Marina occupancies dwindle amid COVID-19

Occupancies at marinas have dwindled down to almost nothing due to The Bahamas’ COVID-19 lockdown measures and hurricane season, Romora Bay General Manager and Association of Bahamas Marinas executive Joe Dargavage said Tuesday, adding that mixed messages about this country’s acceptance of boaters has kept potential business away.

Dargavage, who was a presenter for the Ministry of Tourism and Aviation’s yachting webinar, explained that while there is excitement in the boating community in Florida about coming to The Bahamas in the midst of the ongoing pandemic, mixed messages have caused boaters to sail north or down into the Caribbean.

“You have a number of them who recently have gotten very excited about doing more charters in The Bahamas and then with the tougher protocols and then with the lockdown, they decided to make some other choices and go north or go towards the Caribbean,” said Dargavage.

“In the media it has been a little bit tough. We never once completely blocked yachts at any time from coming into The Bahamas or Americans. However, some outlets interpreted it that way, including one of the major networks just this morning, that said that Americans were not welcomed in The Bahamas. I think we have our work cut out for us.”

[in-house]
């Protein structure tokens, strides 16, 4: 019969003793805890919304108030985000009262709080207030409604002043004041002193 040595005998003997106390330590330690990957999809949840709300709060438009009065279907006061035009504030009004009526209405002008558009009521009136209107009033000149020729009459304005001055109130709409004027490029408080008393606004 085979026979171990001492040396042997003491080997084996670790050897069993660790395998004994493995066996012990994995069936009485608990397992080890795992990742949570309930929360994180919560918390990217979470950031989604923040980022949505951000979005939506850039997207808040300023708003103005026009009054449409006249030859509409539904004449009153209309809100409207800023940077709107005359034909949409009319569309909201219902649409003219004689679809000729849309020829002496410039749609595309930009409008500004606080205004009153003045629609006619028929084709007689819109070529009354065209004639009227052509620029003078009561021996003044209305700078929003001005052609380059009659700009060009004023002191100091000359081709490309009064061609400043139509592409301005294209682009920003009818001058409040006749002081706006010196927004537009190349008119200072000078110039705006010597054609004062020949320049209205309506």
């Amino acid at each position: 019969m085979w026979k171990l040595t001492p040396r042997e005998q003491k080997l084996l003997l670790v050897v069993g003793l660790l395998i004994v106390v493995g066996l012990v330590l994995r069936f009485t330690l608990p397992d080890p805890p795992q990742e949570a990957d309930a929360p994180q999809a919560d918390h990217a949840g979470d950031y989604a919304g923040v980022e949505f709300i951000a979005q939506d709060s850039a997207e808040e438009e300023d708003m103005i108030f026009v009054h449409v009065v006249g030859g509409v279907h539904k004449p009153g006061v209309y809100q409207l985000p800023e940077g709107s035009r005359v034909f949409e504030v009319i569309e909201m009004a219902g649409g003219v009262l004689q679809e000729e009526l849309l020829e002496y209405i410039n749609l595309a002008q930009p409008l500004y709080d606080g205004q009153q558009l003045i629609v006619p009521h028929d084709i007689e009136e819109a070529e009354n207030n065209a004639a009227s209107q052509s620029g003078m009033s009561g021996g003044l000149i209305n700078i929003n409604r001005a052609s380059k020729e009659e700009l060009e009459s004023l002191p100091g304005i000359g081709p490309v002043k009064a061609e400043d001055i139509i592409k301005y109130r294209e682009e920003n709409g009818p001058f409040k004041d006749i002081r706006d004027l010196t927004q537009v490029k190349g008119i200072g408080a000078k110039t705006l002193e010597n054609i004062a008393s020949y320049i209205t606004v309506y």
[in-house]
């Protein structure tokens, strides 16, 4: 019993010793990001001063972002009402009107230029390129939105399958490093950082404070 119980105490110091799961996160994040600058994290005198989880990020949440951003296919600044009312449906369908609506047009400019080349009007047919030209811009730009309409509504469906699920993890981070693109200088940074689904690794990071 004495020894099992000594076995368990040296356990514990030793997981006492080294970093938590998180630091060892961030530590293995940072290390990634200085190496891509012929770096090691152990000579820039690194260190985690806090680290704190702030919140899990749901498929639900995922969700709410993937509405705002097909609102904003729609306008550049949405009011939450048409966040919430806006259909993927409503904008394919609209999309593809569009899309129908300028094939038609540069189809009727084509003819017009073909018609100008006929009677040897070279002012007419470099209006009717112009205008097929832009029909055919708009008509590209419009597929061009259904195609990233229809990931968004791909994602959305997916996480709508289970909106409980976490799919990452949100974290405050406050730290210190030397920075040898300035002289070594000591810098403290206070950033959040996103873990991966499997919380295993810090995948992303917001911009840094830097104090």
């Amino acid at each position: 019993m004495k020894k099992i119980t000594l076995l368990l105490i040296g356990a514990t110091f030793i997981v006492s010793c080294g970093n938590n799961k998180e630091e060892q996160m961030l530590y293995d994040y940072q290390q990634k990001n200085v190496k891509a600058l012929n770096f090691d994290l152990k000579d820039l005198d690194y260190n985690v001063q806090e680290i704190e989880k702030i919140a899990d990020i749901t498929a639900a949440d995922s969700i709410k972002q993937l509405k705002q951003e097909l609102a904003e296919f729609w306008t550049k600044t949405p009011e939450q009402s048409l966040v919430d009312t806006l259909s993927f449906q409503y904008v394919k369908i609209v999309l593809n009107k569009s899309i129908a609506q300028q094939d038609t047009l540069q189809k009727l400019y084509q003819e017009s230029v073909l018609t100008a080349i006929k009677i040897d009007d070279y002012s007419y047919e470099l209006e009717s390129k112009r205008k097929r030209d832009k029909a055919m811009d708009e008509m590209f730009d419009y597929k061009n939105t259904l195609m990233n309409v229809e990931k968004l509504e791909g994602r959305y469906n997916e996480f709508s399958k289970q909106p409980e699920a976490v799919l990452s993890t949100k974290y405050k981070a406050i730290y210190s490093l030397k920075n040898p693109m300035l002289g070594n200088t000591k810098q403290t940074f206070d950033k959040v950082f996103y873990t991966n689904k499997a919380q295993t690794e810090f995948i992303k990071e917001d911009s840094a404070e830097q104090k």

Despite this, he said a major charter brokerage firm recently booked $2 million worth of business into The Bahamas. He added that yachters are still considering The Bahamas despite the country’s COVID-19 measures, which includes a 14-day quarantine upon arrival.

“I had a very positive conversation with the president of one of our major charter brokerage firms this morning… and he told me they are 100 percent behind The Bahamas,” he said.

“They understand that the governments have tough decisions to make.”

Dargavage said when The Bahamas first reopened its borders to boaters, marinas were full. But now Isaias, the first hurricane to pass through the island chain and another nationwide lockdown has cause a decline in boaters and yachters.

He said on Harbour Island, where the Valentines and Romora Bay marinas are the two largest, the slip occupancy has dropped to zero.

“It’s something we will have to work on,” Dargavage said.

“It’s hurricane season and occupancy is not just about COVID-19. Once we had a hurricane scare, a number of vessels also left and that happens every year around this time.”

He said many of the avid boaters are likely to return around late October or early November. 

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Chester Robards

Chester Robards rejoined The Nassau Guardian in November 2017 as a senior business reporter. He has covered myriad topics and events for The Nassau Guardian. Education: Florida International University, BS in Journalism

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